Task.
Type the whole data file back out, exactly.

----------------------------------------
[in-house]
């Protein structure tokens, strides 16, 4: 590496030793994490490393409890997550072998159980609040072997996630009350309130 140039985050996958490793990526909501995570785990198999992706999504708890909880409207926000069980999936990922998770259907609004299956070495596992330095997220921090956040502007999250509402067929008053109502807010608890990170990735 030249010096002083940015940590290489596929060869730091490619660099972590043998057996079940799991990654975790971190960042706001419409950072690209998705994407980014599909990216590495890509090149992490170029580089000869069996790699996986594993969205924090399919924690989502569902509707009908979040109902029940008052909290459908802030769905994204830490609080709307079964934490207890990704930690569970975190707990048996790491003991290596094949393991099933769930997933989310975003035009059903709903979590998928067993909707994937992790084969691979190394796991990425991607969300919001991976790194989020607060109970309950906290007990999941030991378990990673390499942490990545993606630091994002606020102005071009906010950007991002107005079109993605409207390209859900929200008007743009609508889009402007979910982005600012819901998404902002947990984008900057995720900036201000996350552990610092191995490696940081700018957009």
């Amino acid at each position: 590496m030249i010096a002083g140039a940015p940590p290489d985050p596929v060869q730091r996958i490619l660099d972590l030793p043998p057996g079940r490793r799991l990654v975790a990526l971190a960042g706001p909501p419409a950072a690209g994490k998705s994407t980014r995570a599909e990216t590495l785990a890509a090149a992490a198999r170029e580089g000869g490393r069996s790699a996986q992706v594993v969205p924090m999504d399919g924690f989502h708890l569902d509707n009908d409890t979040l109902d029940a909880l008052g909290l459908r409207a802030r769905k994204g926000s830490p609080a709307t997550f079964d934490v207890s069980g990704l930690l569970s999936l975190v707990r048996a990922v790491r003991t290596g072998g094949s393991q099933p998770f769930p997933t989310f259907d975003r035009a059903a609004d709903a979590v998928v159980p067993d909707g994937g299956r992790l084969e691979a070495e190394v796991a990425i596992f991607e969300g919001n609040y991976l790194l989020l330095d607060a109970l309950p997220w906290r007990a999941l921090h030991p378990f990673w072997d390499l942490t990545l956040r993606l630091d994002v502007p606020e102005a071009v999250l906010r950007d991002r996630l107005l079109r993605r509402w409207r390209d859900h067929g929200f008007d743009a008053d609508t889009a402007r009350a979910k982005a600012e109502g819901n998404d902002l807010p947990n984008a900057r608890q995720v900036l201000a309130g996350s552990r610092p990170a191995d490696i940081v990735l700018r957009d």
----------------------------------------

[in-house]
């Protein structure tokens, strides 16, 4: 590496030793994490490393409890997550072998159980609040072997996630009350309130 140039985050996958490793990526909501995570785990198999992706999504708890909880409207926000069980999936990922998770259907609004299956070495596992330095997220921090956040502007999250509402067929008053109502807010608890990170990735 030249010096002083940015940590290489596929060869730091490619660099972590043998057996079940799991990654975790971190960042706001419409950072690209998705994407980014599909990216590495890509090149992490170029580089000869069996790699996986594993969205924090399919924690989502569902509707009908979040109902029940008052909290459908802030769905994204830490609080709307079964934490207890990704930690569970975190707990048996790491003991290596094949393991099933769930997933989310975003035009059903709903979590998928067993909707994937992790084969691979190394796991990425991607969300919001991976790194989020607060109970309950906290007990999941030991378990990673390499942490990545993606630091994002606020102005071009906010950007991002107005079109993605409207390209859900929200008007743009609508889009402007979910982005600012819901998404902002947990984008900057995720900036201000996350552990610092191995490696940081700018957009």
């Amino acid at each position: 590496m030249i010096a002083g140039a940015p940590p290489d985050p596929v060869q730091r996958i490619l660099d972590l030793p043998p057996g079940r490793r799991l990654v975790a990526l971190a960042g706001p909501p419409a950072a690209g994490k998705s994407t980014r995570a599909e990216t590495l785990a890509a090149a992490a198999r170029e580089g000869g490393r069996s790699a996986q992706v594993v969205p924090m999504d399919g924690f989502h708890l569902d509707n009908d409890t979040l109902d029940a909880l008052g909290l459908r409207a802030r769905k994204g926000s830490p609080a709307t997550f079964d934490v207890s069980g990704l930690l569970s999936l975190v707990r048996a990922v790491r003991t290596g072998g094949s393991q099933p998770f769930p997933t989310f259907d975003r035009a059903a609004d709903a979590v998928v159980p067993d909707g994937g299956r992790l084969e691979a070495e190394v796991a990425i596992f991607e969300g919001n609040y991976l790194l989020l330095d607060a109970l309950p997220w906290r007990a999941l921090h030991p378990f990673w072997d390499l942490t990545l956040r993606l630091d994002v502007p606020e102005a071009v999250l906010r950007d991002r996630l107005l079109r993605r509402w409207r390209d859900h067929g929200f008007d743009a008053d609508t889009a402007r009350a979910k982005a600012e109502g819901n998404d902002l807010p947990n984008a900057r608890q995720v900036l201000a309130g996350s552990r610092p990170a191995d490696i940081v990735l700018r957009d």